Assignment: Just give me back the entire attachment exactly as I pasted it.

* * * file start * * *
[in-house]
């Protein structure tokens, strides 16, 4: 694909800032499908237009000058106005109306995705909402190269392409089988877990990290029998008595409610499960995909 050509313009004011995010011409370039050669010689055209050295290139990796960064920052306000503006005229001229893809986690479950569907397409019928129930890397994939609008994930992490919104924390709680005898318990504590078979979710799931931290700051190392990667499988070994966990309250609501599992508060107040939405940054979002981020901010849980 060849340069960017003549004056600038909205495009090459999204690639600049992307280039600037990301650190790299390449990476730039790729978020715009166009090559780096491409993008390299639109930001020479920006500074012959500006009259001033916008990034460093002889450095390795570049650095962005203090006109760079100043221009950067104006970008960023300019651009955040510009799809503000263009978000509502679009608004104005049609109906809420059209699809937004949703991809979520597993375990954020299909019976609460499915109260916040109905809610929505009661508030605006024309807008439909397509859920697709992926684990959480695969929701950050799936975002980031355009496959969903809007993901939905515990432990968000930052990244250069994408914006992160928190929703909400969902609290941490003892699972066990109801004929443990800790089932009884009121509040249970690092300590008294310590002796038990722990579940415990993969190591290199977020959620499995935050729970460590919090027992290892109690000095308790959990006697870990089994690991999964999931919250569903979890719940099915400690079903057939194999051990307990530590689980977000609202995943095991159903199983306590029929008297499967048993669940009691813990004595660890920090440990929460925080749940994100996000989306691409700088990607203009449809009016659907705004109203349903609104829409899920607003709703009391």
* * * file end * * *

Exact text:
[in-house]
């Protein structure tokens, strides 16, 4: 694909800032499908237009000058106005109306995705909402190269392409089988877990990290029998008595409610499960995909 050509313009004011995010011409370039050669010689055209050295290139990796960064920052306000503006005229001229893809986690479950569907397409019928129930890397994939609008994930992490919104924390709680005898318990504590078979979710799931931290700051190392990667499988070994966990309250609501599992508060107040939405940054979002981020901010849980 060849340069960017003549004056600038909205495009090459999204690639600049992307280039600037990301650190790299390449990476730039790729978020715009166009090559780096491409993008390299639109930001020479920006500074012959500006009259001033916008990034460093002889450095390795570049650095962005203090006109760079100043221009950067104006970008960023300019651009955040510009799809503000263009978000509502679009608004104005049609109906809420059209699809937004949703991809979520597993375990954020299909019976609460499915109260916040109905809610929505009661508030605006024309807008439909397509859920697709992926684990959480695969929701950050799936975002980031355009496959969903809007993901939905515990432990968000930052990244250069994408914006992160928190929703909400969902609290941490003892699972066990109801004929443990800790089932009884009121509040249970690092300590008294310590002796038990722990579940415990993969190591290199977020959620499995935050729970460590919090027992290892109690000095308790959990006697870990089994690991999964999931919250569903979890719940099915400690079903057939194999051990307990530590689980977000609202995943095991159903199983306590029929008297499967048993669940009691813990004595660890920090440990929460925080749940994100996000989306691409700088990607203009449809009016659907705004109203349903609104829409899920607003709703009391």